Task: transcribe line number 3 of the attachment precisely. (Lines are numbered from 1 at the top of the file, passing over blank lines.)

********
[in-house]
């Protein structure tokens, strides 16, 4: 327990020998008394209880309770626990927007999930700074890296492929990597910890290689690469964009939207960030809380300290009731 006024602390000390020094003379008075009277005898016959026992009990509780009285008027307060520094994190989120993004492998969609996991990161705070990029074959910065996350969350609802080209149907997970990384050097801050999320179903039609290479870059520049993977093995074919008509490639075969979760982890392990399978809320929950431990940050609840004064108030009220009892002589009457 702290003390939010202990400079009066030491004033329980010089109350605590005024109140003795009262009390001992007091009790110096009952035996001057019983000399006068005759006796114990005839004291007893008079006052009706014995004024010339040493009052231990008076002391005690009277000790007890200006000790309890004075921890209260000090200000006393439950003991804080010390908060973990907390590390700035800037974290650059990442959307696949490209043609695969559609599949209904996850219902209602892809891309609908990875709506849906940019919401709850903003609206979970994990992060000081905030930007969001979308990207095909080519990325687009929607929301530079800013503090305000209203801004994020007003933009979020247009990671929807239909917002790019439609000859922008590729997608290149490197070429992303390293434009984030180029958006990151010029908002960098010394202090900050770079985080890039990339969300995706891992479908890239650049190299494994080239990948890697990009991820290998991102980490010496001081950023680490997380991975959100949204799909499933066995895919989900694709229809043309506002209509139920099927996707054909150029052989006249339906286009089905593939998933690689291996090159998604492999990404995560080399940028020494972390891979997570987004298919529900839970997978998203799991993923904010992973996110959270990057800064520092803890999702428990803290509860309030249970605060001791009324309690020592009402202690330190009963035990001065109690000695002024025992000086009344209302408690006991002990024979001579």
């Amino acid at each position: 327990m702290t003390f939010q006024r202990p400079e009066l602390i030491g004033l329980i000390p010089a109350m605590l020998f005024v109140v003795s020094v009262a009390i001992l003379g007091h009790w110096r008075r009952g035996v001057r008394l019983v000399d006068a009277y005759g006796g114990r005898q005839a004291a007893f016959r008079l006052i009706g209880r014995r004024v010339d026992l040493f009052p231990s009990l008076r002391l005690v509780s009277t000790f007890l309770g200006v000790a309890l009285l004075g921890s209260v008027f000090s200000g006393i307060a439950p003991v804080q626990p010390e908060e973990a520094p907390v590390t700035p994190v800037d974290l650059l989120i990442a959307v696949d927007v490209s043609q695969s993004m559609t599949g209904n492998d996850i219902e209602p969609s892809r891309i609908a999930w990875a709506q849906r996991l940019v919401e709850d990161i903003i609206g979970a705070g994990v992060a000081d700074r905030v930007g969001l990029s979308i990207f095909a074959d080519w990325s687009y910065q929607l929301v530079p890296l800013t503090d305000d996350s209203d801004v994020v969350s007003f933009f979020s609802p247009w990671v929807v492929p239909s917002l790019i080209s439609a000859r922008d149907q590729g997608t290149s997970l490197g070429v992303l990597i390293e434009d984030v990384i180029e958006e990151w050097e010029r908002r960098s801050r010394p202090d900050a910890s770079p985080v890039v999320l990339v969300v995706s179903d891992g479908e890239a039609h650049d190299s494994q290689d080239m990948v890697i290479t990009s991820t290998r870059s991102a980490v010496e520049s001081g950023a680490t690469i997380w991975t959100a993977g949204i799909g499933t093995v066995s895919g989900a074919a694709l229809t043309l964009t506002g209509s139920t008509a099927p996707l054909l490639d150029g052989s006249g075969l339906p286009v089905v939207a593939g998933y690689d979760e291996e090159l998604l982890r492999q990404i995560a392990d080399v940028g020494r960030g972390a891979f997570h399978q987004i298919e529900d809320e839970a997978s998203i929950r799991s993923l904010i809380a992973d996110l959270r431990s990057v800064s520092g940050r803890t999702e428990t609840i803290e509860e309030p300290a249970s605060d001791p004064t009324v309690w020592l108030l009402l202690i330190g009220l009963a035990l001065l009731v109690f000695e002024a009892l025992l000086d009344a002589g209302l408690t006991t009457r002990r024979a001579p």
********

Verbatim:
């Amino acid at each position: 327990m702290t003390f939010q006024r202990p400079e009066l602390i030491g004033l329980i000390p010089a109350m605590l020998f005024v109140v003795s020094v009262a009390i001992l003379g007091h009790w110096r008075r009952g035996v001057r008394l019983v000399d006068a009277y005759g006796g114990r005898q005839a004291a007893f016959r008079l006052i009706g209880r014995r004024v010339d026992l040493f009052p231990s009990l008076r002391l005690v509780s009277t000790f007890l309770g200006v000790a309890l009285l004075g921890s209260v008027f000090s200000g006393i307060a439950p003991v804080q626990p010390e908060e973990a520094p907390v590390t700035p994190v800037d974290l650059l989120i990442a959307v696949d927007v490209s043609q695969s993004m559609t599949g209904n492998d996850i219902e209602p969609s892809r891309i609908a999930w990875a709506q849906r996991l940019v919401e709850d990161i903003i609206g979970a705070g994990v992060a000081d700074r905030v930007g969001l990029s979308i990207f095909a074959d080519w990325s687009y910065q929607l929301v530079p890296l800013t503090d305000d996350s209203d801004v994020v969350s007003f933009f979020s609802p247009w990671v929807v492929p239909s917002l790019i080209s439609a000859r922008d149907q590729g997608t290149s997970l490197g070429v992303l990597i390293e434009d984030v990384i180029e958006e990151w050097e010029r908002r960098s801050r010394p202090d900050a910890s770079p985080v890039v999320l990339v969300v995706s179903d891992g479908e890239a039609h650049d190299s494994q290689d080239m990948v890697i290479t990009s991820t290998r870059s991102a980490v010496e520049s001081g950023a680490t690469i997380w991975t959100a993977g949204i799909g499933t093995v066995s895919g989900a074919a694709l229809t043309l964009t506002g209509s139920t008509a099927p996707l054909l490639d150029g052989s006249g075969l339906p286009v089905v939207a593939g998933y690689d979760e291996e090159l998604l982890r492999q990404i995560a392990d080399v940028g020494r960030g972390a891979f997570h399978q987004i298919e529900d809320e839970a997978s998203i929950r799991s993923l904010i809380a992973d996110l959270r431990s990057v800064s520092g940050r803890t999702e428990t609840i803290e509860e309030p300290a249970s605060d001791p004064t009324v309690w020592l108030l009402l202690i330190g009220l009963a035990l001065l009731v109690f000695e002024a009892l025992l000086d009344a002589g209302l408690t006991t009457r002990r024979a001579p």